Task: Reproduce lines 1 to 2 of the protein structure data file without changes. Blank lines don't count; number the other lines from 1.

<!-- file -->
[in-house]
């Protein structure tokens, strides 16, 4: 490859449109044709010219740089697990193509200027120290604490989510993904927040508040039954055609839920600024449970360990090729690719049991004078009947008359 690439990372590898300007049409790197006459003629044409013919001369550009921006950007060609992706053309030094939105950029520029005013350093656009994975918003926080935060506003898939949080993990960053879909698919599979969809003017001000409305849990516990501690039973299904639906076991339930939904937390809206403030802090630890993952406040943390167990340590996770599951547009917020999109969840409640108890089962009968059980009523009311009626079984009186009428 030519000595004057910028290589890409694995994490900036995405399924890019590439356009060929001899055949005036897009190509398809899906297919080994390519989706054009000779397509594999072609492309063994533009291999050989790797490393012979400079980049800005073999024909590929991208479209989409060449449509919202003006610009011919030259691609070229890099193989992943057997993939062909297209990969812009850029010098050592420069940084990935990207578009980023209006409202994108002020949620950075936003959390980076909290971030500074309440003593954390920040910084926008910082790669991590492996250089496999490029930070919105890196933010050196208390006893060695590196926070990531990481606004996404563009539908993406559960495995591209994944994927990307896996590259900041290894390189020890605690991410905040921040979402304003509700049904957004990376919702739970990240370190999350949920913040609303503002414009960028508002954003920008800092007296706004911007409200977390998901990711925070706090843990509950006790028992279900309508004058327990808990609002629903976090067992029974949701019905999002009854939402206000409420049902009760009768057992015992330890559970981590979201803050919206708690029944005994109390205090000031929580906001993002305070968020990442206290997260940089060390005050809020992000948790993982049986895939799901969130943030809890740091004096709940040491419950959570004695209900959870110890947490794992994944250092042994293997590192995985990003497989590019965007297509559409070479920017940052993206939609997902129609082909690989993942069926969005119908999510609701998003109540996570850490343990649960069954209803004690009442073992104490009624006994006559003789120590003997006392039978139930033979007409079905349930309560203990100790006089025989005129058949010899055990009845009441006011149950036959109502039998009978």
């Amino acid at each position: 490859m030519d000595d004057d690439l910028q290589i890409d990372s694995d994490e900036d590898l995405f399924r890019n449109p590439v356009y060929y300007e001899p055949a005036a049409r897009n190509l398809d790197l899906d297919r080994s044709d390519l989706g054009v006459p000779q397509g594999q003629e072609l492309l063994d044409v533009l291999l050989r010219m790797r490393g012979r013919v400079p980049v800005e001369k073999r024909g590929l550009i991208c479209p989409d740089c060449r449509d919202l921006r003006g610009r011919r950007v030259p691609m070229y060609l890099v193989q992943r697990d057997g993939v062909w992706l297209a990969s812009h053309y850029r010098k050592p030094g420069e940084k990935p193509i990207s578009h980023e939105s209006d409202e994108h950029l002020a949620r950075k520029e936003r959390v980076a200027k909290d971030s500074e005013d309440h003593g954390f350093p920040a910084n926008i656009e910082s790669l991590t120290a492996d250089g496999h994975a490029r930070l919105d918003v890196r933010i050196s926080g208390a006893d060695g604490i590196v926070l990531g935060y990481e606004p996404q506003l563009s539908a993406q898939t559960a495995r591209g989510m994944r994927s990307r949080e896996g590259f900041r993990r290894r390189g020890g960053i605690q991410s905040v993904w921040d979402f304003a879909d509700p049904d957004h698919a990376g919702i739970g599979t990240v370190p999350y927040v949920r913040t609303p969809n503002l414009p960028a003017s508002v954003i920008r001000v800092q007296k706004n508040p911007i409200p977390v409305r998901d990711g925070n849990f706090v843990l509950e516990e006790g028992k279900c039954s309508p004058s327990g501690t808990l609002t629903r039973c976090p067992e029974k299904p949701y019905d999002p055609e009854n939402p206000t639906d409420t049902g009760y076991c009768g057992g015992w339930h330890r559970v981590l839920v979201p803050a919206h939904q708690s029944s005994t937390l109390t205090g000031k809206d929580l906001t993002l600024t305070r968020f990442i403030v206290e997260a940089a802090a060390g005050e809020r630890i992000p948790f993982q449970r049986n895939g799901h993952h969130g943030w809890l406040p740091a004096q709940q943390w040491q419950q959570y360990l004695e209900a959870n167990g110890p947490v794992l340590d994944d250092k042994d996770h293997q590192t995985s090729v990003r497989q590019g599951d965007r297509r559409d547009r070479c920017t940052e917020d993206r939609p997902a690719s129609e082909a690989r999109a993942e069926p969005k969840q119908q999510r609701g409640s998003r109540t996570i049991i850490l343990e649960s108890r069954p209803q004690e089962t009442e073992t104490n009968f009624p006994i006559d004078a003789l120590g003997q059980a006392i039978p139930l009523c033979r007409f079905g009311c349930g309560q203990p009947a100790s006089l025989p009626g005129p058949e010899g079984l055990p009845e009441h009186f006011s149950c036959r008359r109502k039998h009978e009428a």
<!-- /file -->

[in-house]
């Protein structure tokens, strides 16, 4: 490859449109044709010219740089697990193509200027120290604490989510993904927040508040039954055609839920600024449970360990090729690719049991004078009947008359 690439990372590898300007049409790197006459003629044409013919001369550009921006950007060609992706053309030094939105950029520029005013350093656009994975918003926080935060506003898939949080993990960053879909698919599979969809003017001000409305849990516990501690039973299904639906076991339930939904937390809206403030802090630890993952406040943390167990340590996770599951547009917020999109969840409640108890089962009968059980009523009311009626079984009186009428 030519000595004057910028290589890409694995994490900036995405399924890019590439356009060929001899055949005036897009190509398809899906297919080994390519989706054009000779397509594999072609492309063994533009291999050989790797490393012979400079980049800005073999024909590929991208479209989409060449449509919202003006610009011919030259691609070229890099193989992943057997993939062909297209990969812009850029010098050592420069940084990935990207578009980023209006409202994108002020949620950075936003959390980076909290971030500074309440003593954390920040910084926008910082790669991590492996250089496999490029930070919105890196933010050196208390006893060695590196926070990531990481606004996404563009539908993406559960495995591209994944994927990307896996590259900041290894390189020890605690991410905040921040979402304003509700049904957004990376919702739970990240370190999350949920913040609303503002414009960028508002954003920008800092007296706004911007409200977390998901990711925070706090843990509950006790028992279900309508004058327990808990609002629903976090067992029974949701019905999002009854939402206000409420049902009760009768057992015992330890559970981590979201803050919206708690029944005994109390205090000031929580906001993002305070968020990442206290997260940089060390005050809020992000948790993982049986895939799901969130943030809890740091004096709940040491419950959570004695209900959870110890947490794992994944250092042994293997590192995985990003497989590019965007297509559409070479920017940052993206939609997902129609082909690989993942069926969005119908999510609701998003109540996570850490343990649960069954209803004690009442073992104490009624006994006559003789120590003997006392039978139930033979007409079905349930309560203990100790006089025989005129058949010899055990009845009441006011149950036959109502039998009978």